This biography ought to rehabilitate an appealing, major if second-ranking figure of the early nation. Gouverneur Morris has been overlooked, surmises Brookhiser (America's First Dynasty: The Adamses, 1735-1918), because he was among "the solid rather than the glittering." If so, Morris had a more penetrating mind, a more buoyant disposition and a more lusty character than most of his contemporaries. He may have been a rake, but he appears to have been a lovable and admirable one-a thoughtful lover (greatly loved in return by women, including Talleyrand's mistress, whom he shared with the Frenchman), a keen observer of history, an early opponent of slavery, and an optimistic and unembittered man despite grievous bodily injuries. More important, he played key roles in the nation's first years. We owe the Constitution's great preamble, as well as many of the document's key phrases and all of its style, to Morris's pen. Observing the French Revolution up close in Paris and serving as ambassador to France at the height of the Terror, he recorded what he saw in a classic diary. The author's characteristic strengths are on display here, no doubt because he's writing of another of the founding generation's conservative figures, his longtime subjects. Sometimes letting facts suffice for interpretation, Brookhiser, a senior editor for the National Review and a columnist for the New York Observer, leaves a reader unsure of where to place Morris, how to understand his significance. But no one will fail to be charmed by this man of fortitude and achievement who "savored life."
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Acclaimed historian Brookhiser provides an absolutely delightful biography of America's least renowned Founding Father. Revisiting the life and times of Gouverneur Morris, he has also added a new chapter to the history of the Constitution. Born to an aristocratic New York family, Morris was exposed to the politics of both the loyalists and the revolutionaries at an early age. Opting to throw his weight behind the cause of liberty, he became a member of the Constitutional Convention, reshaped and reworded the proposed Constitution, and penned the celebrated Preamble. Equally as interesting as his political contributions was his colorful private life. An inveterate womanizer, the witty, fashionably attired, one-legged Mr. Morris entertained a string of mistresses across two continents. The third installment in Brookhiser's series of tributes to the Founding Fathers (Founding Father: Rediscovering George Washington, 1996; Alexander Hamilton, American, 1999) offers another fascinating portrait of a man at the crossroads of American history. Margaret Flanagan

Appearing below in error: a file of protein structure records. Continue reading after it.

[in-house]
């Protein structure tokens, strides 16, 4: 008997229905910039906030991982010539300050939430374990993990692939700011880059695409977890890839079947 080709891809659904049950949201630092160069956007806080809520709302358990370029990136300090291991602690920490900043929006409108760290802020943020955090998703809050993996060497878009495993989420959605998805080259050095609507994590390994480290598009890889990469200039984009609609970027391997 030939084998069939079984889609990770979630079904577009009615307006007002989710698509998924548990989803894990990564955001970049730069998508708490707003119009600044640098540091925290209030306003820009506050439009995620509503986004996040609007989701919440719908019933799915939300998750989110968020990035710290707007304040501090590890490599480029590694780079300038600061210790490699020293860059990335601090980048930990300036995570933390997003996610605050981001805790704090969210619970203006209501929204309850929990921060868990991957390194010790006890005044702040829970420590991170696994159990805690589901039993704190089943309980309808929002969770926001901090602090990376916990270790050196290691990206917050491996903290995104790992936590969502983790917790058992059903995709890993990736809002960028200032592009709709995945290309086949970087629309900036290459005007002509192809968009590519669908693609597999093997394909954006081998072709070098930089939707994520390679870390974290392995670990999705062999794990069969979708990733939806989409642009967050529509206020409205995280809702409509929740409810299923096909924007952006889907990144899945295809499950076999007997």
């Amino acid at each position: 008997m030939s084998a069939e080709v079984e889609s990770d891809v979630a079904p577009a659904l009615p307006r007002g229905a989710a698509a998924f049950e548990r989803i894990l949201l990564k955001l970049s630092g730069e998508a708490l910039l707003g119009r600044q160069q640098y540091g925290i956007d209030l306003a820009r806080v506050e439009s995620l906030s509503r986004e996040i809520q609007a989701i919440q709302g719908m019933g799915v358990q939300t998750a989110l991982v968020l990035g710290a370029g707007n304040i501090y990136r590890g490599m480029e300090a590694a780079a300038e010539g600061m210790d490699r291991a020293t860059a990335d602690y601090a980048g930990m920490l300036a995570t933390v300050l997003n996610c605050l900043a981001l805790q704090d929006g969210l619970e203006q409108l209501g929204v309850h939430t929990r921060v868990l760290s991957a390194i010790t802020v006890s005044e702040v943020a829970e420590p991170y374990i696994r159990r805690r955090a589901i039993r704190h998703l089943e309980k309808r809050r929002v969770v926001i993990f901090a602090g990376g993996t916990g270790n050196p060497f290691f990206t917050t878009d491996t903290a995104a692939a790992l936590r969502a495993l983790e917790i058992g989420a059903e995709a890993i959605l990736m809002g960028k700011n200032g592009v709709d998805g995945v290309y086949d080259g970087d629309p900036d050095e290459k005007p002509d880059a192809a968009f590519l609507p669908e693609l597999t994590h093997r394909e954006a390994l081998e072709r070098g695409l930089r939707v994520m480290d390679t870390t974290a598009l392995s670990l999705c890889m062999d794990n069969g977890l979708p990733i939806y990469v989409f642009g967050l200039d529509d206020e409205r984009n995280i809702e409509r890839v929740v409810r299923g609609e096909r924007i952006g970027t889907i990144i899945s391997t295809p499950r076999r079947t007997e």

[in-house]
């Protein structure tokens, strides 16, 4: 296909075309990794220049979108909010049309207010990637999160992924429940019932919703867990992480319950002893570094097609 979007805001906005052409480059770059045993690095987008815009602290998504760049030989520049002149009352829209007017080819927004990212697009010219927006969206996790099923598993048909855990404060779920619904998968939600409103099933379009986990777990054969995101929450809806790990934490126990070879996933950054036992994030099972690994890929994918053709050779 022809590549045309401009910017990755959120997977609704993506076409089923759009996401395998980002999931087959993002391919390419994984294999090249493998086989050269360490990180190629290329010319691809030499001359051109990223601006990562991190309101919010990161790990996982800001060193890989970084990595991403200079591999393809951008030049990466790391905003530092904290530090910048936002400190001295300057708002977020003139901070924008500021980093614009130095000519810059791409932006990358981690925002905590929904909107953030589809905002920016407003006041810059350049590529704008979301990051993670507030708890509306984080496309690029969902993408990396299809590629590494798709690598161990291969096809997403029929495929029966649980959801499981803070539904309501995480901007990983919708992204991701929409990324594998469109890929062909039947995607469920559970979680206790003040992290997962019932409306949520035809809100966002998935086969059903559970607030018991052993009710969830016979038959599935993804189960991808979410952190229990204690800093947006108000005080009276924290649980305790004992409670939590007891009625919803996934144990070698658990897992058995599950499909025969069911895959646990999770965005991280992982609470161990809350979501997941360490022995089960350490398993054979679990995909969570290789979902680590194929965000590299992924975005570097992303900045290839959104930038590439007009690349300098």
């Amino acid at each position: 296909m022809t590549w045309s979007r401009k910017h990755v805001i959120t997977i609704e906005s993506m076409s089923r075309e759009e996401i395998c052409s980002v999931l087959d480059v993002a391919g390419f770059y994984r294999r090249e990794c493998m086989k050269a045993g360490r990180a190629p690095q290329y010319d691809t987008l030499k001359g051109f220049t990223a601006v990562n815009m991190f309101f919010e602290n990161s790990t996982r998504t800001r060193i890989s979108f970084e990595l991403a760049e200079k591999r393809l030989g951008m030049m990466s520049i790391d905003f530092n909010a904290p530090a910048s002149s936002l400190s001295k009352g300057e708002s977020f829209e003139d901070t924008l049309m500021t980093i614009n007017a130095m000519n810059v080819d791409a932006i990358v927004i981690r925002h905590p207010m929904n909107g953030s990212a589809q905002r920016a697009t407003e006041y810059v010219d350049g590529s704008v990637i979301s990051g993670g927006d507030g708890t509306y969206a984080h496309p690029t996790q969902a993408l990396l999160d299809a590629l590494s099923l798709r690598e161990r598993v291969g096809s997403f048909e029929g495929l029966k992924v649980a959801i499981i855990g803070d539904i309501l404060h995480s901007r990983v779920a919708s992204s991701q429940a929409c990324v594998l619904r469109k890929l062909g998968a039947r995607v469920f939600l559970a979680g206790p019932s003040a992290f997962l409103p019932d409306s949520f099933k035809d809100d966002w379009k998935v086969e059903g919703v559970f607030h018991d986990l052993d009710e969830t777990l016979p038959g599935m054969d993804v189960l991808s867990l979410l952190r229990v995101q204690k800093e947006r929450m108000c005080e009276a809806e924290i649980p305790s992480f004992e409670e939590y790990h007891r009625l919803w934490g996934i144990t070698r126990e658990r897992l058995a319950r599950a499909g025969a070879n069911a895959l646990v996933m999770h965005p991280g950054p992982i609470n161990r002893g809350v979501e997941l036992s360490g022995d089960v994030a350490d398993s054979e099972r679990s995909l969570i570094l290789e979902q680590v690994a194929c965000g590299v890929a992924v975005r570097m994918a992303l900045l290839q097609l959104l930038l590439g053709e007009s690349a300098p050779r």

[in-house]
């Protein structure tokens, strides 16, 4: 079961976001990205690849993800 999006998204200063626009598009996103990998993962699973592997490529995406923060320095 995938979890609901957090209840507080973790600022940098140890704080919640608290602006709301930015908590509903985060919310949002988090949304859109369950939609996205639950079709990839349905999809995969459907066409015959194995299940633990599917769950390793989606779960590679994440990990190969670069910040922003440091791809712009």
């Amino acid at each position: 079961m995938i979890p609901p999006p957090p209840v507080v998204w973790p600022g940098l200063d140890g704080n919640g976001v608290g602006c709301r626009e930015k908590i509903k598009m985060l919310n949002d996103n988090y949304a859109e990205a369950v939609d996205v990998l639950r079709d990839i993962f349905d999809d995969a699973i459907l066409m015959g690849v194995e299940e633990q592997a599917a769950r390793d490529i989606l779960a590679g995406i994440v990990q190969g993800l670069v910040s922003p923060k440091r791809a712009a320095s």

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Brookhiser does his usual excellent job of not only providing a portrait of an individual but puts him in the context of his time and contemporaries. Read morePublished 1 month ago by ecotraveler
As a history buff I always enjoy finding something I knew nothing about. Well written about a very intersting personPublished 5 months ago by Larry L kelly
Good book. Unfortunately there was some damage to the hard cover. It had apparently been bent. Otherwise, a good book.Published 6 months ago by Matthew Stewart
Wonderful history….. a story that seems to have been forgotten or never known, presented here in a wonderful way.Published 8 months ago by C. Young
I am an avid reader of American historical figures. I try to read several books about the same person/event to ensure an accurate depiction.Published 17 months ago by Thomas Ambs
Le personnage, de même que sa biographie sont exceptionnels. Hamilton et Morris sont les grands oubliés de l' histoire américaine.Published on December 14, 2012 by Alain Nantel
I really enjoyed this book about an important founding father that I had not known much about. The author did a great job of describing Morris's large personality and the... Read morePublished on November 6, 2012 by Philly
It was a very good book. I had never heard of Gouverneur Morris until I read a fictional novel about Thomas Jefferson during his Paris years. Read morePublished on June 19, 2012 by CarolofAuburn
Gentleman Revolutionary is not one of those weighty biographies that tells you every minutia related to its subject's life. Read morePublished on May 17, 2012 by Robert A. Byrne